Control Nathan Rabin: Follow That Bird (1985)
Welcome to the latest entry in Control Nathan and Clint, the column where we give the 47 Smash Mouth-level rock stars who contribute to the Nathan Rabin’s Happy Cast Patreon page the power to choose between which of two dodgy-looking motion pictures Clint and I must watch, then write about for the column.
That’s usually how things go. This entry worked a little differently. When I thought that The Happytime Murders would be the Scalding Hot Take Clint and I discussed for the podcast, I teamed it with the battling twosome of Furry Vengeance, the Brendan Fraser-fights CGI-animals stinkeroo from a few years back I desperately want to be professionally obligated to watch on account of it looking so terrible, and the 1985 Sesame Street movie Follow That Bird.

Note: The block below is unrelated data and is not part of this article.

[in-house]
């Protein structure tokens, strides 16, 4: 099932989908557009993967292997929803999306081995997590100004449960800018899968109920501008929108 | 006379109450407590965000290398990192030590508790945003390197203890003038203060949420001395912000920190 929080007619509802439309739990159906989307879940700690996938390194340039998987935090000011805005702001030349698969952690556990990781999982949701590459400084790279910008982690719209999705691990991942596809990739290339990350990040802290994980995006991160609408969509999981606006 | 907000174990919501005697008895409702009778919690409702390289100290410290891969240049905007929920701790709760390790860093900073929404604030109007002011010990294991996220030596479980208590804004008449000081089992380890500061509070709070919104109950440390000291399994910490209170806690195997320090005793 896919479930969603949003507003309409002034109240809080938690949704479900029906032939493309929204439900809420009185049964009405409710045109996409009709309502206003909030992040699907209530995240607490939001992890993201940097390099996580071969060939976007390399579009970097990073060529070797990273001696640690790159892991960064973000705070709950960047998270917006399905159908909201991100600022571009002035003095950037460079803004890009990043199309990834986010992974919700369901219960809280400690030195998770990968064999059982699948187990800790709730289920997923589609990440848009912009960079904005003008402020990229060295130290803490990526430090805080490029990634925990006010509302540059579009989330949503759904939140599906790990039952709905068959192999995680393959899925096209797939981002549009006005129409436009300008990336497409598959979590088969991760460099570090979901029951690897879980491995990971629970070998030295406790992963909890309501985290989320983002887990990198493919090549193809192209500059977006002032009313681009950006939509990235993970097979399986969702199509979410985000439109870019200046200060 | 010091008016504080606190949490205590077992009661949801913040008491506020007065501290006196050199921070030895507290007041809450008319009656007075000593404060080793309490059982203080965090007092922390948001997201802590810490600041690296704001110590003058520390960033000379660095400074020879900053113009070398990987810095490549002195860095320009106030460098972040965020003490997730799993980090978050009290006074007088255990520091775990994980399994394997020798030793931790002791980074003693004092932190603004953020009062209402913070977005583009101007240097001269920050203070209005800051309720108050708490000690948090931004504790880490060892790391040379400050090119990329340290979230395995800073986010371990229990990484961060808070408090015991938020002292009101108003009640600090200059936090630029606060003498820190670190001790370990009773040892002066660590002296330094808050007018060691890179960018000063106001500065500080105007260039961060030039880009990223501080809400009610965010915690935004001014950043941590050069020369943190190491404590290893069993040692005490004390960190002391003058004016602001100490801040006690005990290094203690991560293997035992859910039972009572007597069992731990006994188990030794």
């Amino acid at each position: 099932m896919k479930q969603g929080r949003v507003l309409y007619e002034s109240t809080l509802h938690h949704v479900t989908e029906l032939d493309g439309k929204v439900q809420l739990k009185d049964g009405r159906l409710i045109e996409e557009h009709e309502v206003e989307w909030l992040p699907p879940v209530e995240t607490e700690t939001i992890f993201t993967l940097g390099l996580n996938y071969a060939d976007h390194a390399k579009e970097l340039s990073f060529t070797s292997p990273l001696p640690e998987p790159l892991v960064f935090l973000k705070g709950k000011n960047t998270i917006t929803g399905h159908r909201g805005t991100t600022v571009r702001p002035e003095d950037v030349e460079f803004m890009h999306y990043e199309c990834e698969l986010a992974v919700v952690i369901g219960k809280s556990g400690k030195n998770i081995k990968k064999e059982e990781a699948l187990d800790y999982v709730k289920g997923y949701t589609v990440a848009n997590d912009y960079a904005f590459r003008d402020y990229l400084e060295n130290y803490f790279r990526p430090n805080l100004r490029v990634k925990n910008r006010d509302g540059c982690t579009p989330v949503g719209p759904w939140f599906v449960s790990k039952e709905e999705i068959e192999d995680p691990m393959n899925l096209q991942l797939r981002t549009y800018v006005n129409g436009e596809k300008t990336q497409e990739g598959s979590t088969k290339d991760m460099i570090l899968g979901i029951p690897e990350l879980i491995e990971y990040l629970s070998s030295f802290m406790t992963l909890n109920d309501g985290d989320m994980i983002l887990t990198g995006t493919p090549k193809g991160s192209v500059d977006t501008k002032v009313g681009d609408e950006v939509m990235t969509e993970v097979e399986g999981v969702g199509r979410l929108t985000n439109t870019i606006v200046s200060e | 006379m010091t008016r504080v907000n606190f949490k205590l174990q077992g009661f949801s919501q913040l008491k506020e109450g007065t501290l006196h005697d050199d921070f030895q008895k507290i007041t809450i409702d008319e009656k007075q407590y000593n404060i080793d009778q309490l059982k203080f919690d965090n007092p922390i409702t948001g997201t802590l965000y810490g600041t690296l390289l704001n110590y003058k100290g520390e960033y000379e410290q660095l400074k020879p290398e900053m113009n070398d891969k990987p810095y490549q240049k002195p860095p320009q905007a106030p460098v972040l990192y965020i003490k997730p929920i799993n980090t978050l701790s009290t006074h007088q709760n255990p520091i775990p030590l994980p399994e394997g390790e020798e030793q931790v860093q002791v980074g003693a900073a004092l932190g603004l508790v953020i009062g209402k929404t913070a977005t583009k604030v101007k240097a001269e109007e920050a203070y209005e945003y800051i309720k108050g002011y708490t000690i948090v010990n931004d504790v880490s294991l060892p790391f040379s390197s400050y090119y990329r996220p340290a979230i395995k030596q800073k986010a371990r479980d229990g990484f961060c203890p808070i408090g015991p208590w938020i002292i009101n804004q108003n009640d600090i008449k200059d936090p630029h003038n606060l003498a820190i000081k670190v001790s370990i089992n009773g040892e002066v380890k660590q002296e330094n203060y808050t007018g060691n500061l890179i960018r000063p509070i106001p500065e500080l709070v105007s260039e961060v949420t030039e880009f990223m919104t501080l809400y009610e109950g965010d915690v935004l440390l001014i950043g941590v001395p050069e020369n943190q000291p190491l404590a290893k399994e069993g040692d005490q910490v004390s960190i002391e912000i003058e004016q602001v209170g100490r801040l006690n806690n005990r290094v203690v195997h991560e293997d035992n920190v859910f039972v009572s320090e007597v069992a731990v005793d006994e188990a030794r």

Then it turned out the timing did not work out for me and Clint to both see The Happytime Murders in time to talk about it for the podcast so we slotted in another movie and I temporarily shelved this particular Control Nathan and Clint, since we wouldn’t end up talking about it in an episode and I did not want to further burden Clint with having to see it.
I returned to Follow That Bird because, as regular readers of this column can all too wearily attest, I am unhealthily obsessed with the venerable children’s program Sesame Street in a way that can only partially be explained by my being the father of two baby boys.